Liquid dispensed from the device is confined in a volume defined by the aperture. A physical seal between the device and the substrate surface, that is, the surface to be contacted by the liquid, is not needed. In preferred embodiments of the present invention, the confinement arises through the geometry of the aperture and the superposition of a wettability pattern on the aperture and surrounding regions of the device. Such devices are especially although not exclusively useful in the application of surface treatment in the a range of fields, including microelectronics, optics, biology, biochemistry, and biotechnology. The present invention also extends to an array of such devices.

In a particularly preferred embodiment of the present invention, the device has a body including a protrusion defined by the outer sides of the conduit. The conduit preferably comprises inner sides wettable by the liquid. The body preferably comprises a plane inner surface surrounding the protrusion and a plane outer surface parallel to, offset from, and surrounding the inner surface, the protrusion extending from the inner surface and having an end coplanar with outer surface. The inner surface may form a peripheral recess surrounding the protrusion. The outer surface is preferably of limited wettability to the liquid. The end of the protrusion is preferably wettable by the liquid. In some embodiments of the present invention, the outer surface may define a plane located between that defined by the inner surface and that defined by the end of the protrusion. In other embodiments of the present invention, the outer surface may be omitted altogether.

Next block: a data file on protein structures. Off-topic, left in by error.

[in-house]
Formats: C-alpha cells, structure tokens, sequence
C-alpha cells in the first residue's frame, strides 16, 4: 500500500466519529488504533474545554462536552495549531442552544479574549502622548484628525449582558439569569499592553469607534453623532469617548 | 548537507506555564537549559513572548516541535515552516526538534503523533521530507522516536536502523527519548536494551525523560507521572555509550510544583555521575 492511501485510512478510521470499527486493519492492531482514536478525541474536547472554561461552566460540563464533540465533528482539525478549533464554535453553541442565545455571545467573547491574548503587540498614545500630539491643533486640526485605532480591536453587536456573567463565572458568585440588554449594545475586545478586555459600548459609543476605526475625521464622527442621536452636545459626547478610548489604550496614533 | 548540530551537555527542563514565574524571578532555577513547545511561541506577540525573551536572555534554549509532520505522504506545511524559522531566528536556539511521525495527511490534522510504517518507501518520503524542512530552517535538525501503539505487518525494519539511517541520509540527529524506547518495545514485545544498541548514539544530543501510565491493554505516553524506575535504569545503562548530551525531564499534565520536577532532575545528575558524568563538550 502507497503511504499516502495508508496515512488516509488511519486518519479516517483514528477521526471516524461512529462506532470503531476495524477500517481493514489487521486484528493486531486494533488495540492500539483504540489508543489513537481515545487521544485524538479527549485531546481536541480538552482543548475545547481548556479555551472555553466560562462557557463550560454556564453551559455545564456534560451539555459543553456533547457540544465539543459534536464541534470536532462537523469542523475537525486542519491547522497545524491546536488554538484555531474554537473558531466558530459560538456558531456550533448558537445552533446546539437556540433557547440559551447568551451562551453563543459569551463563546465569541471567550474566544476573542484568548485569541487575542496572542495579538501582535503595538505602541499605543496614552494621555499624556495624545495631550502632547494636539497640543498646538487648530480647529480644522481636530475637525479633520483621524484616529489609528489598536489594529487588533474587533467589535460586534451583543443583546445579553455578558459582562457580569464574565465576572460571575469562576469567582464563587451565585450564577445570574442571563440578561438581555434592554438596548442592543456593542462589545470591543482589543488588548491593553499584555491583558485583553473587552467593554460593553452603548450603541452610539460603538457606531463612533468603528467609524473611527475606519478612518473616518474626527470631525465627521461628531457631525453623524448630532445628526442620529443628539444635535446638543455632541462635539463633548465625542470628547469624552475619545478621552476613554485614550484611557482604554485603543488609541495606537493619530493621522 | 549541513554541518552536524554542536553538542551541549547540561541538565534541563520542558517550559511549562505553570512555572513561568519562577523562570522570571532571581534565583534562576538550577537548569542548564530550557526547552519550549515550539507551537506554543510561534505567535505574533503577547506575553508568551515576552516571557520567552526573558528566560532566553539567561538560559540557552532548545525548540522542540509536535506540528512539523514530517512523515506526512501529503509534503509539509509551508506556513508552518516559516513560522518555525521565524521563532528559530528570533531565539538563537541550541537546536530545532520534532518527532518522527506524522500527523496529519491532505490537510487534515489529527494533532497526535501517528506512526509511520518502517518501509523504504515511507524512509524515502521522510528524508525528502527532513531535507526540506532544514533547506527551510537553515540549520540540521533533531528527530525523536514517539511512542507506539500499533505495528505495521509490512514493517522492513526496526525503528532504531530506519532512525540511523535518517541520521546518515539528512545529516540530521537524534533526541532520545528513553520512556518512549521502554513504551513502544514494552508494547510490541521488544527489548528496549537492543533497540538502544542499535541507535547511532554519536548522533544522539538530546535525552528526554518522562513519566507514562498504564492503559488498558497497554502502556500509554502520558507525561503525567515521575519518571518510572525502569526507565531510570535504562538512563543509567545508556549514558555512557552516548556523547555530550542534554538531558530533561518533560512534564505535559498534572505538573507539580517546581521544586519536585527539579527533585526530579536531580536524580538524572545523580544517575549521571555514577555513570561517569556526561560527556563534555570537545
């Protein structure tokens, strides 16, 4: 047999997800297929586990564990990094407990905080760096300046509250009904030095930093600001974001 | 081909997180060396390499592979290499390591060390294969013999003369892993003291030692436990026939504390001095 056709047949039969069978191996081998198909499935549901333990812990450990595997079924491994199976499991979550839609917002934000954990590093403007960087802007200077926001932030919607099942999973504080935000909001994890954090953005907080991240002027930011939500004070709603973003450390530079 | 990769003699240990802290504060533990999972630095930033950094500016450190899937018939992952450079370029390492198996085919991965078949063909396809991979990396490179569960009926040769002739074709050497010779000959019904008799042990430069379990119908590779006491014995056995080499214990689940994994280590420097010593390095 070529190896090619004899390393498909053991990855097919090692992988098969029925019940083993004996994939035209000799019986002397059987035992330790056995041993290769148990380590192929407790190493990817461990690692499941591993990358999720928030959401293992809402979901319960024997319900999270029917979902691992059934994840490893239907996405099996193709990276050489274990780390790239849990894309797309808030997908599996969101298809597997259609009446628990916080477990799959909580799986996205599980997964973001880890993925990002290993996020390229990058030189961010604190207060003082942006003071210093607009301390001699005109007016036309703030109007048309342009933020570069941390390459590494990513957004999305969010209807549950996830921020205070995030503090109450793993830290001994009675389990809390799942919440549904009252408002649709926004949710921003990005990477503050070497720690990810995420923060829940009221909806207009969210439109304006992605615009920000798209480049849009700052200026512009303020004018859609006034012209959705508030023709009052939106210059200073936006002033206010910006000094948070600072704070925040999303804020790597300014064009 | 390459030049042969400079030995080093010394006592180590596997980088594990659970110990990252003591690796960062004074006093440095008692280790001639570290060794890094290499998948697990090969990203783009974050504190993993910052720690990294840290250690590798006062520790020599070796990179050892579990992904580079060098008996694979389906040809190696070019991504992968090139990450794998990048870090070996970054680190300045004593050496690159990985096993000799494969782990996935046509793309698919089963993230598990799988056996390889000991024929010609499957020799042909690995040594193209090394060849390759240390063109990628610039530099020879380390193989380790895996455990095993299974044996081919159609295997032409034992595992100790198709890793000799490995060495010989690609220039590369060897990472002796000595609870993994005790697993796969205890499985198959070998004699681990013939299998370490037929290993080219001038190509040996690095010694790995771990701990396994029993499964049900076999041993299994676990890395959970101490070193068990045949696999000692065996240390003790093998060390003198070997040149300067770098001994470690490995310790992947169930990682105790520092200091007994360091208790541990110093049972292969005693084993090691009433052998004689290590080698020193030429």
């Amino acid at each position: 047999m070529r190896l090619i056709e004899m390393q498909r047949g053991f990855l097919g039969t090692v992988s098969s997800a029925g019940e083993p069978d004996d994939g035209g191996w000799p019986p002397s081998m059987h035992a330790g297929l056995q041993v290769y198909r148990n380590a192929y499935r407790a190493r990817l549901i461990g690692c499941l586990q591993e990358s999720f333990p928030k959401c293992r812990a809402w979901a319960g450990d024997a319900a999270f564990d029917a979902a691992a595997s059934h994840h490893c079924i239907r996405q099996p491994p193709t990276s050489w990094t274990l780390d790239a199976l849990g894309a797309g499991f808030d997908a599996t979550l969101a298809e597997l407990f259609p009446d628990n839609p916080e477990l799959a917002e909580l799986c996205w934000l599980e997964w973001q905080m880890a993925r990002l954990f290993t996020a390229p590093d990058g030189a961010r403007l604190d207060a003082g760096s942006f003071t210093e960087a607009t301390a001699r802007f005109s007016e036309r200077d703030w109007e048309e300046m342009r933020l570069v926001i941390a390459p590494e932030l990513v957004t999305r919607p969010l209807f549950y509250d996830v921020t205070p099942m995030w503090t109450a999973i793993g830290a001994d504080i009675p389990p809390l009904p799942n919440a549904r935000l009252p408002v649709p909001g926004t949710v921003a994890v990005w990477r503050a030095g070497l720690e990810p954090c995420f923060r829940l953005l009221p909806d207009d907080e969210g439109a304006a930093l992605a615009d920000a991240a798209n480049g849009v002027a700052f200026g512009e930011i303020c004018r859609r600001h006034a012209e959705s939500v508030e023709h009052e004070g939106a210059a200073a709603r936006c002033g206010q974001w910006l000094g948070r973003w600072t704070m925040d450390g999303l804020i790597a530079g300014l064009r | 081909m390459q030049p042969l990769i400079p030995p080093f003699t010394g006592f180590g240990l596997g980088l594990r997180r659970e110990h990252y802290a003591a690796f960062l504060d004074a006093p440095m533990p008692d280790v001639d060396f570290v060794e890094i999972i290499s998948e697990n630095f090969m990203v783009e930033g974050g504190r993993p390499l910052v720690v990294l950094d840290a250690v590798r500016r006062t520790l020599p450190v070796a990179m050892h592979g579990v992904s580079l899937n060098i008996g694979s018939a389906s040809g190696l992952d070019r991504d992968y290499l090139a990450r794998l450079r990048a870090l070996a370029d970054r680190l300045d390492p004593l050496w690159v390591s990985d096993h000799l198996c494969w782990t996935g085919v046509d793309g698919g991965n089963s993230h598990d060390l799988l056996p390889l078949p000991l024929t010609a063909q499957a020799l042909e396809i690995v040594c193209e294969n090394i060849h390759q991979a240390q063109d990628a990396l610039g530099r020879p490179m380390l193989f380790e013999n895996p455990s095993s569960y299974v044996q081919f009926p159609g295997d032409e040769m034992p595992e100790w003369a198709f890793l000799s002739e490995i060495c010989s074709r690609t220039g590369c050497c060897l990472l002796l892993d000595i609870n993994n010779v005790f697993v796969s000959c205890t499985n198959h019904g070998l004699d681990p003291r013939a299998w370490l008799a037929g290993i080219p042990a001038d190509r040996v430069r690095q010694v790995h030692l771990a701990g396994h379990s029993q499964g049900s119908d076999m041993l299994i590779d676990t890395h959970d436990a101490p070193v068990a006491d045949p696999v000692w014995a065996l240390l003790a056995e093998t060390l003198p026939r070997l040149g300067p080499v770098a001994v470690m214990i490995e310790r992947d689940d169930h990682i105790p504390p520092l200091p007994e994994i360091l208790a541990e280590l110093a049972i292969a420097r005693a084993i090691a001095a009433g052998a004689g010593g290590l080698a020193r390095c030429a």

In a preferred embodiment of the present invention, the device comprises: a first chamber for carrying the liquid; a second chamber for carrying the liquid; a first aperture in the first chamber for communicating liquid from the first chamber to the substrate surface via a first conduit having outer sides of limited wettability to the liquid; and, a second aperture in the second chamber for communicating liquid from the second chamber to the substrate surface via a second conduit having outer sides of limited wettability to the liquid. The device preferably comprises a body including a protrusion defined by the outer sides of the first and second conduits. The first and second conduits may comprise inner sides wettable by the liquid. The body may comprise a plane inner surface surrounding the protrusion and a plane outer surface parallel to, offset from, and surrounding the inner surface, the protrusion extending from the inner surface and having an end coplanar with outer surface. The inner surface may form a peripheral recess surrounding the protrusion. The outer surface may be of limited wettability to the liquid. The end of the protrusion is preferably wettable by the liquid.

In one application, pressure in the chamber can be regulated such that liquid is retained in the chamber when the aperture is remote from the substrate surface. When the aperture is proximal to the substrate surface, pressure may be applied to initiate flow of liquid out of the aperture onto the surface. When the device is withdrawn from the surface, the pressure may be tuned to draw back excessive liquid from the surface. There may be a plurality of chambers each coupled to an aperture, where the pressure is controlled in each chamber, in parallel or individually.